UN refugee agency shared Rohingya data with Myanmar without consent: HRW
Dhaka, June 15 (EFE).- Human Rights Watch Tuesday accused the United Nations refugee agency of sharing the data of Rohingyas without their informed consent and exposing them to risk.
In a report, the rights group said the UN High Commissioner for Refugees had shared the personal information of Rohingyas with Bangladesh, which shared it with Myanmar to verify their credentials for possible repatriation.
“The UN agency’s data collection practices with Rohingya in Bangladesh were contrary to its own policies and exposed refugees to further risk,” Lama Fakih, the crisis and conflict director at HRW, said in a statement.
“UNHCR should only allow data that it collects to be shared with countries of origin when it has properly obtained free and informed consent from participants,” she added.
Around 738,000 Rohingyas live in Bangladesh since a campaign of persecution and violence launched by the Myanmar military in August 2017.
The UN has termed the persecution as ethnic cleansing and possible genocide of the minority community.
Since 2018, the UNHCR has registered hundreds of thousands of Rohingya refugees in Bangladeshi camps.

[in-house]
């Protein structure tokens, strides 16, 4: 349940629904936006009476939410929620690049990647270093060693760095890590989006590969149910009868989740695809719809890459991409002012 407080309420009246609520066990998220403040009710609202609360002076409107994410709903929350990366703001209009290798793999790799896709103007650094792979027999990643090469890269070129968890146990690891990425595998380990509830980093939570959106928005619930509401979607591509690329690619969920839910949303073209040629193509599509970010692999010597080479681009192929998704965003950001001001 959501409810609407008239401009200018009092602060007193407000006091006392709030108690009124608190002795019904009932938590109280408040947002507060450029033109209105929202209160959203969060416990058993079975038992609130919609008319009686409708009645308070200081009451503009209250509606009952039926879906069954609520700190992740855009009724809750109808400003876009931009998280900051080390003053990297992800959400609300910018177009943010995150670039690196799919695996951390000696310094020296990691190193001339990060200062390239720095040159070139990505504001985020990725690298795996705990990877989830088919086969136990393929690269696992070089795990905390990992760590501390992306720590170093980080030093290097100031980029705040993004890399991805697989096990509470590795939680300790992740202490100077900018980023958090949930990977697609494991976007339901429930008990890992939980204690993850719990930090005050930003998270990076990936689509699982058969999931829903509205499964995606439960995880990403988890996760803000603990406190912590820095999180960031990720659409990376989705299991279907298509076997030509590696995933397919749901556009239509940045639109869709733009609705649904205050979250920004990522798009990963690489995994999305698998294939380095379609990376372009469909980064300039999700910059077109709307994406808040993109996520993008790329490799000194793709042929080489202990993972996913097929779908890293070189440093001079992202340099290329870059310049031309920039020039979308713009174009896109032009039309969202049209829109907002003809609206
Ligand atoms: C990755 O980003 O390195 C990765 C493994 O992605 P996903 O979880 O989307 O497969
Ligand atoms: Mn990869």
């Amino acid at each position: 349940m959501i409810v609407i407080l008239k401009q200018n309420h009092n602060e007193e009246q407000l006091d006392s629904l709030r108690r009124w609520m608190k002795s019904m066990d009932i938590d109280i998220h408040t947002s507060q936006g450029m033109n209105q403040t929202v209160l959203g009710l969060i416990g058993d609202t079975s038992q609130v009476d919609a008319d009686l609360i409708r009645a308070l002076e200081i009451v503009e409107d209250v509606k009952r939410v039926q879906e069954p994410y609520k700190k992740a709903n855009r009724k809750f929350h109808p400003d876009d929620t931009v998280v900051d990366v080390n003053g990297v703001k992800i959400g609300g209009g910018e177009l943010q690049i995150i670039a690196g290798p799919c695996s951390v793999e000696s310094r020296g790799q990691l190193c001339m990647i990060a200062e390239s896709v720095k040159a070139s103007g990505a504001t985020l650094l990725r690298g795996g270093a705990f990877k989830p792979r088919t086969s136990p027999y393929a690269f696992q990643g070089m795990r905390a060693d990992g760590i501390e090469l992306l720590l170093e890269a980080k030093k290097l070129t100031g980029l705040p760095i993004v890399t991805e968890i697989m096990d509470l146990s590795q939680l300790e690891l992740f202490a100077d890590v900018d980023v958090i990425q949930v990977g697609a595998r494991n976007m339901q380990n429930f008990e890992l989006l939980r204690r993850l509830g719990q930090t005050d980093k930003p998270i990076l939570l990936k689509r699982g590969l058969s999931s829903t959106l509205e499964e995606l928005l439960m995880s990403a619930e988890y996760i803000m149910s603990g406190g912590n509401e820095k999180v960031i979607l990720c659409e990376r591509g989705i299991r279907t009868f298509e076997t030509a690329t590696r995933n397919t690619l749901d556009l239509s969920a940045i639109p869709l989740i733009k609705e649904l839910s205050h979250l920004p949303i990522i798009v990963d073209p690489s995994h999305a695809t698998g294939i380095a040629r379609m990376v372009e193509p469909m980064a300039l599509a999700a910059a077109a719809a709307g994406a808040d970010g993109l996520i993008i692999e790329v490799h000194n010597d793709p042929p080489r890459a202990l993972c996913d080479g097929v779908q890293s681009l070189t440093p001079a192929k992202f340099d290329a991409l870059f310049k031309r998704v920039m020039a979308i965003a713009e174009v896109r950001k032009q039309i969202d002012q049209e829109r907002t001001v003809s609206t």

Dhaka has issued them identity cards for accessing essential aid and services.
Bangladesh subsequently used the information, including analog photographs, thumbprint images, and other biographic data, to submit refugee details to the Myanmar government for possible repatriation.
HRW said it interviewed 24 Rohingyas between September 2020 and March 2021 about their registration experiences with UNHCR in Cox’s Bazar district.
The rights watchdog also spoke to 20 aid workers, analysts, local activists, journalists, and lawyers, who had observed or participated in the registration process.
All but one of the refugees told the nonprofit that the UNHCR staff had said their registration was required to procure the smart cards to access aid.
The UNHCR did not tell them that the data could be shared with Myanmar or linked to repatriation eligibility assessments.
On its part, the UNHCR has denied any wrongdoing or policy violations, claiming it had explained all purposes of the data gathering exercise and obtained consent.
“Each refugee family was informed of the purpose of the joint registration, which was primarily aimed at providing protection, documentation, and assistance to Rohingya refugees,” Louise Donovan, the UNHCR spokesperson in Cox’s Bazar, told EFE.
“All were asked to consent to their data being shared with partners on the ground for the purpose of receiving assistance. The exercise was used to establish Rohingya refugees’ former residence in Myanmar and right to return,” she said.
Between 2018 and 2021, the Bangladesh government sent Myanmar details of thousands of Rohingya refugees with biometric and other data for repatriation eligibility assessments.
Myanmar reportedly agreed to allow about 42,000 Rohingyas to return.
The two countries have twice tried to roll out the repatriation of the members of the mainly Muslim minority.
The attempts failed as the refugees refused to return until Myanmar guaranteed citizenship and security there.